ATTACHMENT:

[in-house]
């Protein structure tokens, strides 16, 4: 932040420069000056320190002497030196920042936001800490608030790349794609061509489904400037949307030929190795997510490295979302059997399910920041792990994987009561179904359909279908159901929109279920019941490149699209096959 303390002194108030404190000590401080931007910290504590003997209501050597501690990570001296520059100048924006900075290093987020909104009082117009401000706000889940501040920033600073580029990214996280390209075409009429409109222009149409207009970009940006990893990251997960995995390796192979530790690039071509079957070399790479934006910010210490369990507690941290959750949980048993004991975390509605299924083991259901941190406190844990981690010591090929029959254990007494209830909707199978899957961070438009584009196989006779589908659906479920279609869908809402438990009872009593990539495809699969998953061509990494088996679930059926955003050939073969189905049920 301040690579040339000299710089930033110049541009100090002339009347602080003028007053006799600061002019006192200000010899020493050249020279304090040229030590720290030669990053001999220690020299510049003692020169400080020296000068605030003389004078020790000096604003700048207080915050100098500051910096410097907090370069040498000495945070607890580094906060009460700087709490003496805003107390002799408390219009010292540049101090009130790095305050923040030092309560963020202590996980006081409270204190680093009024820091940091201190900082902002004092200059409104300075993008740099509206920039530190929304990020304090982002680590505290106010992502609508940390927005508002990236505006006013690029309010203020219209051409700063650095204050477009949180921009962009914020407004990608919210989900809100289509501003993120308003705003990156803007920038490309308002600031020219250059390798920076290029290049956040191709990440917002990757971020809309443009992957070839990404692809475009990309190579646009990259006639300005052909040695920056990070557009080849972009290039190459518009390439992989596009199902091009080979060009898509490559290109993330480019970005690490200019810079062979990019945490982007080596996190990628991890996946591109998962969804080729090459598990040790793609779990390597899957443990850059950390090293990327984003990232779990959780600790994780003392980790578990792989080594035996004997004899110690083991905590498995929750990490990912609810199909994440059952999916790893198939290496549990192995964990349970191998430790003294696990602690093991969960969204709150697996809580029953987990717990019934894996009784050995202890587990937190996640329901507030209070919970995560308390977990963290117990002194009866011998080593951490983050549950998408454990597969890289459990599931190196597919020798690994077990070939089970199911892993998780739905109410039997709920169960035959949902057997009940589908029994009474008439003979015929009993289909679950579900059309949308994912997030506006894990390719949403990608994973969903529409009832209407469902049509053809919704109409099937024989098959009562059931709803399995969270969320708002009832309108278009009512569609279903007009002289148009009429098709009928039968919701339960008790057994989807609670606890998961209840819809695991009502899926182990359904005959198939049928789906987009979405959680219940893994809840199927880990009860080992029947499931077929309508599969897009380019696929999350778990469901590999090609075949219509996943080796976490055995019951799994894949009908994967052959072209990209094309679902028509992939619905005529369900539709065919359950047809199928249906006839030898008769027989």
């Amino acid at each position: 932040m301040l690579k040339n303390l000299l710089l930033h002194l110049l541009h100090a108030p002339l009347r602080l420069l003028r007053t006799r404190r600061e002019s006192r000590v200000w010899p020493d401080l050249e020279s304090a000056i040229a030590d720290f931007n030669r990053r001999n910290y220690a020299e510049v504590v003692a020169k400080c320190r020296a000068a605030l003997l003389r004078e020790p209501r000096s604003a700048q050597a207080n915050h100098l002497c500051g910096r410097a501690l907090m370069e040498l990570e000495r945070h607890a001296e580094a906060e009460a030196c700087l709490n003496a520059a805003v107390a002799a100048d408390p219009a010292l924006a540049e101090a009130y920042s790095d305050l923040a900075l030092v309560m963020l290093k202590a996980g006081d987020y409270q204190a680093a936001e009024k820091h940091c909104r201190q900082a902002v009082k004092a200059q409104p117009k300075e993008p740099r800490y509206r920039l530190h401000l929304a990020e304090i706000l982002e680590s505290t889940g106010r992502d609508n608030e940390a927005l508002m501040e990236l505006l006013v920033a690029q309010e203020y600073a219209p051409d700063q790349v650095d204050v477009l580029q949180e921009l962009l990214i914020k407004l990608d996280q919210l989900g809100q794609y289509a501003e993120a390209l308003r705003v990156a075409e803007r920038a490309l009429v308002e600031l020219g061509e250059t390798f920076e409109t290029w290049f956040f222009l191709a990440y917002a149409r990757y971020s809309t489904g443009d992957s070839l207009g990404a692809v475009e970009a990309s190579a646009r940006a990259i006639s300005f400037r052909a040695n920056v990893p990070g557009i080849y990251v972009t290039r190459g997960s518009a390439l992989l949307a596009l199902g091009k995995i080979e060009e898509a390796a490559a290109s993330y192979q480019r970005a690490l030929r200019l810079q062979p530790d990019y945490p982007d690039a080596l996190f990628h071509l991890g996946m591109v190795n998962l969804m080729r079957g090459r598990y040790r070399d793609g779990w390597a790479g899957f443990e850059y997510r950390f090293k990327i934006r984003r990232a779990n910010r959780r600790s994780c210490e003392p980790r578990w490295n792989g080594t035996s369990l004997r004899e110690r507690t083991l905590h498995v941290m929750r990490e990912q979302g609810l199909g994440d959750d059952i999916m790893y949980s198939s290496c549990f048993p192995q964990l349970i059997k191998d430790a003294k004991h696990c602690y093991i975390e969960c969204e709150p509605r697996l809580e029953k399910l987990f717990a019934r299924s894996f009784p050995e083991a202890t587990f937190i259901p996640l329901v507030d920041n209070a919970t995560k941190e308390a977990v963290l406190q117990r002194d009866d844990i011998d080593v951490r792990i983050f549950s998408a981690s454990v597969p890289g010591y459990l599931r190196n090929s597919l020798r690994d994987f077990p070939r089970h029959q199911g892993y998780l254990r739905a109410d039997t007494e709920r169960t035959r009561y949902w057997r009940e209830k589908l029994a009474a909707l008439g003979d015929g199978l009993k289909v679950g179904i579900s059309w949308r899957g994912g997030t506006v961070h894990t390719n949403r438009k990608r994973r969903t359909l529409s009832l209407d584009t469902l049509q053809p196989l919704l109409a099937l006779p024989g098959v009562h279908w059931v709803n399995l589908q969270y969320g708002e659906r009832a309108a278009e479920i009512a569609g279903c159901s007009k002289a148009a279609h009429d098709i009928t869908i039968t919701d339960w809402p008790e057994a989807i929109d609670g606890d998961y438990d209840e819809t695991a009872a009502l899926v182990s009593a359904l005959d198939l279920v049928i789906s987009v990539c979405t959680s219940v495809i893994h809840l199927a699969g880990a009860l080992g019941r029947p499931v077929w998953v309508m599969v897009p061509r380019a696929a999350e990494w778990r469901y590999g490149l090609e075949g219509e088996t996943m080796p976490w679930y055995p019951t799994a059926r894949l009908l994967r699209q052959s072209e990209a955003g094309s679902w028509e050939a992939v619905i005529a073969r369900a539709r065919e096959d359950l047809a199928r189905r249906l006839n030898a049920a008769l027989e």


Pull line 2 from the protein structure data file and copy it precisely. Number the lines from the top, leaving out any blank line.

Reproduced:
């Protein structure tokens, strides 16, 4: 932040420069000056320190002497030196920042936001800490608030790349794609061509489904400037949307030929190795997510490295979302059997399910920041792990994987009561179904359909279908159901929109279920019941490149699209096959 303390002194108030404190000590401080931007910290504590003997209501050597501690990570001296520059100048924006900075290093987020909104009082117009401000706000889940501040920033600073580029990214996280390209075409009429409109222009149409207009970009940006990893990251997960995995390796192979530790690039071509079957070399790479934006910010210490369990507690941290959750949980048993004991975390509605299924083991259901941190406190844990981690010591090929029959254990007494209830909707199978899957961070438009584009196989006779589908659906479920279609869908809402438990009872009593990539495809699969998953061509990494088996679930059926955003050939073969189905049920 301040690579040339000299710089930033110049541009100090002339009347602080003028007053006799600061002019006192200000010899020493050249020279304090040229030590720290030669990053001999220690020299510049003692020169400080020296000068605030003389004078020790000096604003700048207080915050100098500051910096410097907090370069040498000495945070607890580094906060009460700087709490003496805003107390002799408390219009010292540049101090009130790095305050923040030092309560963020202590996980006081409270204190680093009024820091940091201190900082902002004092200059409104300075993008740099509206920039530190929304990020304090982002680590505290106010992502609508940390927005508002990236505006006013690029309010203020219209051409700063650095204050477009949180921009962009914020407004990608919210989900809100289509501003993120308003705003990156803007920038490309308002600031020219250059390798920076290029290049956040191709990440917002990757971020809309443009992957070839990404692809475009990309190579646009990259006639300005052909040695920056990070557009080849972009290039190459518009390439992989596009199902091009080979060009898509490559290109993330480019970005690490200019810079062979990019945490982007080596996190990628991890996946591109998962969804080729090459598990040790793609779990390597899957443990850059950390090293990327984003990232779990959780600790994780003392980790578990792989080594035996004997004899110690083991905590498995929750990490990912609810199909994440059952999916790893198939290496549990192995964990349970191998430790003294696990602690093991969960969204709150697996809580029953987990717990019934894996009784050995202890587990937190996640329901507030209070919970995560308390977990963290117990002194009866011998080593951490983050549950998408454990597969890289459990599931190196597919020798690994077990070939089970199911892993998780739905109410039997709920169960035959949902057997009940589908029994009474008439003979015929009993289909679950579900059309949308994912997030506006894990390719949403990608994973969903529409009832209407469902049509053809919704109409099937024989098959009562059931709803399995969270969320708002009832309108278009009512569609279903007009002289148009009429098709009928039968919701339960008790057994989807609670606890998961209840819809695991009502899926182990359904005959198939049928789906987009979405959680219940893994809840199927880990009860080992029947499931077929309508599969897009380019696929999350778990469901590999090609075949219509996943080796976490055995019951799994894949009908994967052959072209990209094309679902028509992939619905005529369900539709065919359950047809199928249906006839030898008769027989």